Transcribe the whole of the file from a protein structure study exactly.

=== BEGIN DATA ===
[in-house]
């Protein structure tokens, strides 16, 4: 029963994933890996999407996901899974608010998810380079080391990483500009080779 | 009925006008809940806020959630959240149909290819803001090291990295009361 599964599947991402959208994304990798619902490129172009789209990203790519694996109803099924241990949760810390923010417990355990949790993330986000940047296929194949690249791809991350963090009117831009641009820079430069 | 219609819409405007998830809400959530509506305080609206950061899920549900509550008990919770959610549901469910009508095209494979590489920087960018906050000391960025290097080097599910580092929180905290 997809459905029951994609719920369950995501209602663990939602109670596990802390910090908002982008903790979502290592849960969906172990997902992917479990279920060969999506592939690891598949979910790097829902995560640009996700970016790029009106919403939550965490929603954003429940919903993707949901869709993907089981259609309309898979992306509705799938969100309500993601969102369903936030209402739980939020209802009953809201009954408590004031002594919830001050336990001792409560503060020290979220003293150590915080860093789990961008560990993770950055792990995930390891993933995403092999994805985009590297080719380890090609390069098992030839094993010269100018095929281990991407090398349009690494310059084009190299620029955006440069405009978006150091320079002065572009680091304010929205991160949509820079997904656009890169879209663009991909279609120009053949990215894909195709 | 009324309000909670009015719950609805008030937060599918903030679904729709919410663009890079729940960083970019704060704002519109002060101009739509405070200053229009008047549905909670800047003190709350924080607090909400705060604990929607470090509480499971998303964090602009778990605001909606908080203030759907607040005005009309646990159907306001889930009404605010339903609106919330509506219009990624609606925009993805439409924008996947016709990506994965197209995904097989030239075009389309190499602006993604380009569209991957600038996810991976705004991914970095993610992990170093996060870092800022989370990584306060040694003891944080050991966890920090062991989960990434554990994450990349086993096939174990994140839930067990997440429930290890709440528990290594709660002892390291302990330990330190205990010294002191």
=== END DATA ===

[in-house]
């Protein structure tokens, strides 16, 4: 029963994933890996999407996901899974608010998810380079080391990483500009080779 | 009925006008809940806020959630959240149909290819803001090291990295009361 599964599947991402959208994304990798619902490129172009789209990203790519694996109803099924241990949760810390923010417990355990949790993330986000940047296929194949690249791809991350963090009117831009641009820079430069 | 219609819409405007998830809400959530509506305080609206950061899920549900509550008990919770959610549901469910009508095209494979590489920087960018906050000391960025290097080097599910580092929180905290 997809459905029951994609719920369950995501209602663990939602109670596990802390910090908002982008903790979502290592849960969906172990997902992917479990279920060969999506592939690891598949979910790097829902995560640009996700970016790029009106919403939550965490929603954003429940919903993707949901869709993907089981259609309309898979992306509705799938969100309500993601969102369903936030209402739980939020209802009953809201009954408590004031002594919830001050336990001792409560503060020290979220003293150590915080860093789990961008560990993770950055792990995930390891993933995403092999994805985009590297080719380890090609390069098992030839094993010269100018095929281990991407090398349009690494310059084009190299620029955006440069405009978006150091320079002065572009680091304010929205991160949509820079997904656009890169879209663009991909279609120009053949990215894909195709 | 009324309000909670009015719950609805008030937060599918903030679904729709919410663009890079729940960083970019704060704002519109002060101009739509405070200053229009008047549905909670800047003190709350924080607090909400705060604990929607470090509480499971998303964090602009778990605001909606908080203030759907607040005005009309646990159907306001889930009404605010339903609106919330509506219009990624609606925009993805439409924008996947016709990506994965197209995904097989030239075009389309190499602006993604380009569209991957600038996810991976705004991914970095993610992990170093996060870092800022989370990584306060040694003891944080050991966890920090062991989960990434554990994450990349086993096939174990994140839930067990997440429930290890709440528990290594709660002892390291302990330990330190205990010294002191």